WASHINGTON – The Army has discharged a decorated medic who was deployed to Iraq despite acknowledging he was gay.
Darren Manzella, 30, said he revealed his sexual orientation to his military supervisor in August 2006, and was redeployed to Iraq anyway. He has since spoken out publicly several times about being a gay service member.
Manzella was discharged this month for "homosexual admission." His commander's discharge recommendation included a transcript of an interview he gave to television show "60 Minutes" in December 2007, in which Manzella said he is gay.
He did the same in a number of other interviews and even at a Washington news conference. The military's "don't ask, don't tell" policy prohibits active-duty service members from openly acknowledging they are gay or lesbian.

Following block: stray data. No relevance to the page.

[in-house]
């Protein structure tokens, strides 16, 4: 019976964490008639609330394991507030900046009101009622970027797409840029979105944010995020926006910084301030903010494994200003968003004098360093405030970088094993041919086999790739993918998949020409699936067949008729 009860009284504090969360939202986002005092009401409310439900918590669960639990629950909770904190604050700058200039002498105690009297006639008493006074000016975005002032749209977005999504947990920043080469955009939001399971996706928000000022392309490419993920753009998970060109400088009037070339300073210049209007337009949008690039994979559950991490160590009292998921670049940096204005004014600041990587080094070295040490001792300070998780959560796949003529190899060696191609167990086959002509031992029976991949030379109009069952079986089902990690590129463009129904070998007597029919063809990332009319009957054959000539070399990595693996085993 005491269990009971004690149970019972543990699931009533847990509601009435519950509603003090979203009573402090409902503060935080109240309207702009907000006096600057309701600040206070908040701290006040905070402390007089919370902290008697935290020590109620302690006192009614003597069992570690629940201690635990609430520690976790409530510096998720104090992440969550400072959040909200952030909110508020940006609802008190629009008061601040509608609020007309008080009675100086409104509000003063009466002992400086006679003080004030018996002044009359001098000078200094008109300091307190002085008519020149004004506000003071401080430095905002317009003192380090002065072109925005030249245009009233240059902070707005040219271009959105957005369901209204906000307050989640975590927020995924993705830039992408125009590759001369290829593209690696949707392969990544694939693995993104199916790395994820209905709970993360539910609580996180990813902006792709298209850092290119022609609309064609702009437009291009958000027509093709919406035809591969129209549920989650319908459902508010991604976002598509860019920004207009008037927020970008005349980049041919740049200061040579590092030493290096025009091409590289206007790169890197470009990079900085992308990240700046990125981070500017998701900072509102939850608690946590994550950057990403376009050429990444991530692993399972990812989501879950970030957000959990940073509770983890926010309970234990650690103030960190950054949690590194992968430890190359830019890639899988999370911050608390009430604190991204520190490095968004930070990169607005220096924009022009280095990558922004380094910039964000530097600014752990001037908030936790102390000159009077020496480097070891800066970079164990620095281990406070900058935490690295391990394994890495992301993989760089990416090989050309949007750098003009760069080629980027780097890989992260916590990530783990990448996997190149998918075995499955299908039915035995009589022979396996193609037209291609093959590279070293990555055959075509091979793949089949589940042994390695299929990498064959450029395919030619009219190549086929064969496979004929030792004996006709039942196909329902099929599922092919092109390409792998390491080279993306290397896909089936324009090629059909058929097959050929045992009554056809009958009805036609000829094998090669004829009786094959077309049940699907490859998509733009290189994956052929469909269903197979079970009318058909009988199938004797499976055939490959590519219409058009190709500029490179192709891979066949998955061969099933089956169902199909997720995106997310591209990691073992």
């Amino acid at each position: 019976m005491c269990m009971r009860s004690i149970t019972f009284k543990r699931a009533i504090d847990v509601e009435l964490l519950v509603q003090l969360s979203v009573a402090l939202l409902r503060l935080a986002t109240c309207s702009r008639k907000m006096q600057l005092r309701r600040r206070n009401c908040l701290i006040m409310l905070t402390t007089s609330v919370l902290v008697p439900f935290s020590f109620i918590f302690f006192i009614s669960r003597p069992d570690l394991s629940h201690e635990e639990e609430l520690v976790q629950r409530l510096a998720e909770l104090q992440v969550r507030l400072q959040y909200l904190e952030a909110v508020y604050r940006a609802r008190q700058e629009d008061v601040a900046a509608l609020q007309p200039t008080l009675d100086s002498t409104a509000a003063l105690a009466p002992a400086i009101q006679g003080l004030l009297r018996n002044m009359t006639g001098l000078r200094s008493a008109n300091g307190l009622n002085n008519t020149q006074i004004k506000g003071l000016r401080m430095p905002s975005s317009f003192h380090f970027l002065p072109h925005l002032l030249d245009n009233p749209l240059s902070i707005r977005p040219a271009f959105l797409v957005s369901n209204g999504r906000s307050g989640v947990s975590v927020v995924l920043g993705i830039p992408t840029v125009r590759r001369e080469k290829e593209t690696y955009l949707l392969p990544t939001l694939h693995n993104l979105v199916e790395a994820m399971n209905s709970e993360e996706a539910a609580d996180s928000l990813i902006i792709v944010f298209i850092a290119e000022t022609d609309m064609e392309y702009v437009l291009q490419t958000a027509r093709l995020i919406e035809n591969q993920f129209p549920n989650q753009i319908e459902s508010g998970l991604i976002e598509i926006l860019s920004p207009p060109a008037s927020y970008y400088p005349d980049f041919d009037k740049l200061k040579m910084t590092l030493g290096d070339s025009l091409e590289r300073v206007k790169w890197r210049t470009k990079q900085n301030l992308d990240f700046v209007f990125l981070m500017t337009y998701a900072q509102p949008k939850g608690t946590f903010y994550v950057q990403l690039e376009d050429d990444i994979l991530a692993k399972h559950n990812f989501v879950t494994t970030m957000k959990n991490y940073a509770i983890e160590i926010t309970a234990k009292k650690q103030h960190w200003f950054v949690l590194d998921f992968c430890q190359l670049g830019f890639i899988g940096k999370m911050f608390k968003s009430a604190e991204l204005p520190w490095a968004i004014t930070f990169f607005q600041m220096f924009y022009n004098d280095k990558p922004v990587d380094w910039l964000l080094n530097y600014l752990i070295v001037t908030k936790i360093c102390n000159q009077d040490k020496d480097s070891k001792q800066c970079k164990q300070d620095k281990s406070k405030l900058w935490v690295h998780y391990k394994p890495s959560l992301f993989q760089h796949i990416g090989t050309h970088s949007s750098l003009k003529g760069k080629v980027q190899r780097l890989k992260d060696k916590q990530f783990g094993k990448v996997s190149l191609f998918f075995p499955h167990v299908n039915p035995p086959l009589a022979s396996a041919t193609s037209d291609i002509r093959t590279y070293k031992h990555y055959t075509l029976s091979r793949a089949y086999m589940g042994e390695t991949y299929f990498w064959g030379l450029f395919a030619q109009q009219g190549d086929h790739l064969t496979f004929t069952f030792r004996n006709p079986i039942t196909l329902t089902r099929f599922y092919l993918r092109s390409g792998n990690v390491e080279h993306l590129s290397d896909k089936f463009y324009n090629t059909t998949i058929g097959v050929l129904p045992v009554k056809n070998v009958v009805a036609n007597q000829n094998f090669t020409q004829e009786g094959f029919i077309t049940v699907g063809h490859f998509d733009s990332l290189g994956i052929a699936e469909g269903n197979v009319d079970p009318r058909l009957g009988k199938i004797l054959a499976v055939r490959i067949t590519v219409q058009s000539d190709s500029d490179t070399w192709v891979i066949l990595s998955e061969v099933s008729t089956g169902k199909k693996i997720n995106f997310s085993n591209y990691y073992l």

The discharge was effective June 10, a spokesman for the Servicemembers Legal Defense Network said in a news release. Manzella was traveling and not immediately available for comment.
The Army press office declined comment by phone Friday, but requested an e-mail query, which was submitted and awaiting response.
Manzella first told a military supervisor about his sexual orientation in August 2006 while he was stationed at Fort Hood, Texas, and working in division headquarters. Three weeks after Manzella made the revelation, his battalion commander told him an investigation had been closed without finding "proof of homosexuality."
A month later, Manzella was redeployed to Iraq. Manzella and his supporters have said his case demonstrates how the military has been arbitrarily enforcing its "don't ask, don't tell" policy during the war.
Manzella enlisted in the Army in 2002. In Iraq, he provided medical care to other soldiers and accompanied his unit on patrols. He was awarded the Combat Medical Badge.
Manzella's last assignment was to Fort Hood with the 1st Cavalry Division.